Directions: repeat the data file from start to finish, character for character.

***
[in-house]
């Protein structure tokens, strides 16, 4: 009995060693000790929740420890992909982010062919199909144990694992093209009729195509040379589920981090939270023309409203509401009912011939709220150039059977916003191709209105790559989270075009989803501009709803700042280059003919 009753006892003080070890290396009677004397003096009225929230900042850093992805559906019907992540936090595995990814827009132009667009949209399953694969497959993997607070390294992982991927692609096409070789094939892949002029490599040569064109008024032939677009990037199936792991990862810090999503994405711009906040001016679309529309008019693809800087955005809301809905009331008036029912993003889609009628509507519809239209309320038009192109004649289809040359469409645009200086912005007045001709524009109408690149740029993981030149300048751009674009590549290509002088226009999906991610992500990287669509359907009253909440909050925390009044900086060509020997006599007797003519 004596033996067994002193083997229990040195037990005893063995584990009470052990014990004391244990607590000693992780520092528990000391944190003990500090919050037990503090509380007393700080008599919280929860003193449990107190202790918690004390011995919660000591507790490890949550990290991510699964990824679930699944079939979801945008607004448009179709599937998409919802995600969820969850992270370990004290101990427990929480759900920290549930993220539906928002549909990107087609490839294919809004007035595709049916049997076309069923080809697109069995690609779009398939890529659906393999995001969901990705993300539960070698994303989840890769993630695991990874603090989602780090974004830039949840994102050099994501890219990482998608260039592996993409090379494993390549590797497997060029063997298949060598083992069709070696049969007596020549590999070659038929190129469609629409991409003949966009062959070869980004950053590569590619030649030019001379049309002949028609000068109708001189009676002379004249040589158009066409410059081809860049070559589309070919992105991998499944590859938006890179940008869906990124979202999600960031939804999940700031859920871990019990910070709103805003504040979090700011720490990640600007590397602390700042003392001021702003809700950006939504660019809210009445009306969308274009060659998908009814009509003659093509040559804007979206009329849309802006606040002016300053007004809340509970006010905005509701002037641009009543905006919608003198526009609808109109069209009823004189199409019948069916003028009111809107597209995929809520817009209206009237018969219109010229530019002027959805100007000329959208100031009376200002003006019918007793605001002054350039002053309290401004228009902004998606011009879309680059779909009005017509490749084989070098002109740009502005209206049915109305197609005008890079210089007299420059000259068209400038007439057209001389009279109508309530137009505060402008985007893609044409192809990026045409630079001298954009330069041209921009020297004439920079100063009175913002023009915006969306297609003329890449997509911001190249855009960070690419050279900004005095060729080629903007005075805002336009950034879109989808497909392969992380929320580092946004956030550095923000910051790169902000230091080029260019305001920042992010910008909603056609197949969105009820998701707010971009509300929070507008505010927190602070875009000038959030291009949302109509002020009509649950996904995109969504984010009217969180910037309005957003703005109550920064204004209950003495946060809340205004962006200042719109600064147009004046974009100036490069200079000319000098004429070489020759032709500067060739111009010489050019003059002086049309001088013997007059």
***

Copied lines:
[in-house]
């Protein structure tokens, strides 16, 4: 009995060693000790929740420890992909982010062919199909144990694992093209009729195509040379589920981090939270023309409203509401009912011939709220150039059977916003191709209105790559989270075009989803501009709803700042280059003919 009753006892003080070890290396009677004397003096009225929230900042850093992805559906019907992540936090595995990814827009132009667009949209399953694969497959993997607070390294992982991927692609096409070789094939892949002029490599040569064109008024032939677009990037199936792991990862810090999503994405711009906040001016679309529309008019693809800087955005809301809905009331008036029912993003889609009628509507519809239209309320038009192109004649289809040359469409645009200086912005007045001709524009109408690149740029993981030149300048751009674009590549290509002088226009999906991610992500990287669509359907009253909440909050925390009044900086060509020997006599007797003519 004596033996067994002193083997229990040195037990005893063995584990009470052990014990004391244990607590000693992780520092528990000391944190003990500090919050037990503090509380007393700080008599919280929860003193449990107190202790918690004390011995919660000591507790490890949550990290991510699964990824679930699944079939979801945008607004448009179709599937998409919802995600969820969850992270370990004290101990427990929480759900920290549930993220539906928002549909990107087609490839294919809004007035595709049916049997076309069923080809697109069995690609779009398939890529659906393999995001969901990705993300539960070698994303989840890769993630695991990874603090989602780090974004830039949840994102050099994501890219990482998608260039592996993409090379494993390549590797497997060029063997298949060598083992069709070696049969007596020549590999070659038929190129469609629409991409003949966009062959070869980004950053590569590619030649030019001379049309002949028609000068109708001189009676002379004249040589158009066409410059081809860049070559589309070919992105991998499944590859938006890179940008869906990124979202999600960031939804999940700031859920871990019990910070709103805003504040979090700011720490990640600007590397602390700042003392001021702003809700950006939504660019809210009445009306969308274009060659998908009814009509003659093509040559804007979206009329849309802006606040002016300053007004809340509970006010905005509701002037641009009543905006919608003198526009609808109109069209009823004189199409019948069916003028009111809107597209995929809520817009209206009237018969219109010229530019002027959805100007000329959208100031009376200002003006019918007793605001002054350039002053309290401004228009902004998606011009879309680059779909009005017509490749084989070098002109740009502005209206049915109305197609005008890079210089007299420059000259068209400038007439057209001389009279109508309530137009505060402008985007893609044409192809990026045409630079001298954009330069041209921009020297004439920079100063009175913002023009915006969306297609003329890449997509911001190249855009960070690419050279900004005095060729080629903007005075805002336009950034879109989808497909392969992380929320580092946004956030550095923000910051790169902000230091080029260019305001920042992010910008909603056609197949969105009820998701707010971009509300929070507008505010927190602070875009000038959030291009949302109509002020009509649950996904995109969504984010009217969180910037309005957003703005109550920064204004209950003495946060809340205004962006200042719109600064147009004046974009100036490069200079000319000098004429070489020759032709500067060739111009010489050019003059002086049309001088013997007059």